Facebook co-founder Mark Zuckerberg endured five hours of questions in the US Senate on Tuesday, at one point conceding what’s probably inevitable: tighter government oversight of social media in general and his firm in particular. “My position is not that there should be no regulation,” he said, trying to get in front of what appears to be a rising political tide of change. “I think the real question as the internet becomes more important in people’s lives is what is the right regulation.”
The finer points of how legislation might be written was not on the mind of Senator John Kennedy, a Louisiana Republican, who told Zuckerberg “your user agreement sucks.” Lest there should be any doubt of where this might be headed, Kennedy advised that “I don’t want to vote to have to regulate Facebook, but by God I will. A lot of that depends on you.”
It’s unclear what a new era of government regulation of Facebook and the online industry might look like, but it would be surprising if Washington does nothing in the wake of private-data and fake-news scandals that have engulfed Zuckerberg’s firm in recent months. The tipping point was the recent revelation that Cambridge Analytica illegally harvested data from millions of Facebook users to influence elections.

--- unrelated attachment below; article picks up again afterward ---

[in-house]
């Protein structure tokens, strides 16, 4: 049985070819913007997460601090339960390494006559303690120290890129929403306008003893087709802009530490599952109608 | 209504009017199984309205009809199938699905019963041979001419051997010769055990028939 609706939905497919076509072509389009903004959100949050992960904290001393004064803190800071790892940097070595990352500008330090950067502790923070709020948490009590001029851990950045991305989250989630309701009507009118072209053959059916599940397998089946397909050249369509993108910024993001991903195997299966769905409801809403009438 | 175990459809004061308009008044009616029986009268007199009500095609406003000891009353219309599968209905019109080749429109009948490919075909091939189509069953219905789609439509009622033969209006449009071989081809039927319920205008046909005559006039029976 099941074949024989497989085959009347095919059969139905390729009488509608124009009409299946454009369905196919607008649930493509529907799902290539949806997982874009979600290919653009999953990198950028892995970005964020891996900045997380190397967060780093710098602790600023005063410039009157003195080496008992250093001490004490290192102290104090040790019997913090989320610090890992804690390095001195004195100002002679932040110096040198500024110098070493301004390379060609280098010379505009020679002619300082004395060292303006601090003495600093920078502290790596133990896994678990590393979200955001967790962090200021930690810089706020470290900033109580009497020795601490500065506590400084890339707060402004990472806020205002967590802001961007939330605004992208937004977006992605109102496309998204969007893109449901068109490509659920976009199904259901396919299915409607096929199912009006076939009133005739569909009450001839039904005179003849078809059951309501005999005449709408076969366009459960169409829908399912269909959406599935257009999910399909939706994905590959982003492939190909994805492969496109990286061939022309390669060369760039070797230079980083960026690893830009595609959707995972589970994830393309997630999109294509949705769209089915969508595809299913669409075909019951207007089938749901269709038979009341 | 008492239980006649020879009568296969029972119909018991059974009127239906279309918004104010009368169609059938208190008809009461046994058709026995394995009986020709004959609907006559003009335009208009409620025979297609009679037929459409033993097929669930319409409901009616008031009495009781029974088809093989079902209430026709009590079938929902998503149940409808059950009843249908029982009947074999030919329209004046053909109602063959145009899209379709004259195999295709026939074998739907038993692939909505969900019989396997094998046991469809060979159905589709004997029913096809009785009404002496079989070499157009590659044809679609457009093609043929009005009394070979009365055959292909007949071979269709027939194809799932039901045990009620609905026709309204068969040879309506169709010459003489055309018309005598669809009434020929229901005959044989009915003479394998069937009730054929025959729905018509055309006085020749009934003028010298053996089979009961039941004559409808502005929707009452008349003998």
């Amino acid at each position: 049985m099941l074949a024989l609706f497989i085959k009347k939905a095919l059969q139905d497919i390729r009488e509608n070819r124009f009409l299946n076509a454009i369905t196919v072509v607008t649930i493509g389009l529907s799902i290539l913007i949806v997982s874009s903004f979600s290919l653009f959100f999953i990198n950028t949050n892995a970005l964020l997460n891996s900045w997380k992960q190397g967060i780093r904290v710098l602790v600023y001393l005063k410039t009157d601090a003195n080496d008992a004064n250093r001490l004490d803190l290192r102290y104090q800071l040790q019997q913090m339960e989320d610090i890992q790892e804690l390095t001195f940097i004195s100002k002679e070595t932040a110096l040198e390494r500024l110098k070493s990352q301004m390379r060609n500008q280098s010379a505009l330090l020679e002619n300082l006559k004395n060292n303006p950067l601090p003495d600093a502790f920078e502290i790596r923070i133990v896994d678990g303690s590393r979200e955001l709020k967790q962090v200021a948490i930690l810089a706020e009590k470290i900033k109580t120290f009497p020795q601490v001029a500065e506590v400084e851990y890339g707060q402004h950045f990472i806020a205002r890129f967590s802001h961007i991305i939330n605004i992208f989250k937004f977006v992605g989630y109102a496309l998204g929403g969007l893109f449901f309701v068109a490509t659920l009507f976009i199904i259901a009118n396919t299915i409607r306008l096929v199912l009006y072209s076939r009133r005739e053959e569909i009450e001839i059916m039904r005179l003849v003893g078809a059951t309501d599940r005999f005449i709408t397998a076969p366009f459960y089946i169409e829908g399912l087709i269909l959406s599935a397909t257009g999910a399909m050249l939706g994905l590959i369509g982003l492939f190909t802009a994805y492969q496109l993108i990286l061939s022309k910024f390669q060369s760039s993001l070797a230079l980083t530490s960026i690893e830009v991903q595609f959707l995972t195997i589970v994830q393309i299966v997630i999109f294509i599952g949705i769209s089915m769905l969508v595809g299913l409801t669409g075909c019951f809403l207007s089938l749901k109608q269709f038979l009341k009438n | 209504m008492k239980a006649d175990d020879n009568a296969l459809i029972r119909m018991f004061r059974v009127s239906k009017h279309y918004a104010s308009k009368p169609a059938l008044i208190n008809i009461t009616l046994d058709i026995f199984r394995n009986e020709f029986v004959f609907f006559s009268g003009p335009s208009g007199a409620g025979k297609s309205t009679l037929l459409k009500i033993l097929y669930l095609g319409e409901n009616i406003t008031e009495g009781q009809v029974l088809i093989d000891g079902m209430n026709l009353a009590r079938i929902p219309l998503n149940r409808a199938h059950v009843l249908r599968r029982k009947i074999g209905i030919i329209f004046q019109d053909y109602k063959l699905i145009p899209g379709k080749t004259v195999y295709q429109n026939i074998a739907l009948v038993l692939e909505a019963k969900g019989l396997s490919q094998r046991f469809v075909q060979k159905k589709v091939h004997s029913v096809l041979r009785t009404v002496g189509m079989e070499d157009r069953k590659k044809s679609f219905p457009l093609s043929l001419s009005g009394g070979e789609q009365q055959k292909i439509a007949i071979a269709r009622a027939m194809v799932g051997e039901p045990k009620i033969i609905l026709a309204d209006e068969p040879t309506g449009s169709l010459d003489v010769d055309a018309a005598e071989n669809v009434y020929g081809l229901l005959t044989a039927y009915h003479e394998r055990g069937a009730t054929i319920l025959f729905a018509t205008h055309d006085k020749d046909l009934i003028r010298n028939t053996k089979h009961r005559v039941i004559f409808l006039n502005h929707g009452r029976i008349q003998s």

The scandal has become a turning point for reconsidering the self-regulating aspect of social media businesses. Sen. Lindsey Graham, a Republican from South Carolina, was strikingly blunt, insisting that “Facebook is a virtual monopoly and monopolies need to be regulated.”
I expect the regulatory regime for a company like Facebook will be challenging and difficult. It could possibly take the creation of new laws and regulations to deal with this platform. But I do believe this: continued self-regulation is not the right answer when it comes to dealing with the abuses we have seen on Facebook.
Zuckerberg tried to convince Senators otherwise, but when asked to name Facebook’s biggest competitor he stumbled, citing Google, Apple, Amazon, and Microsoft as firms with “overlap[ing]” business operations.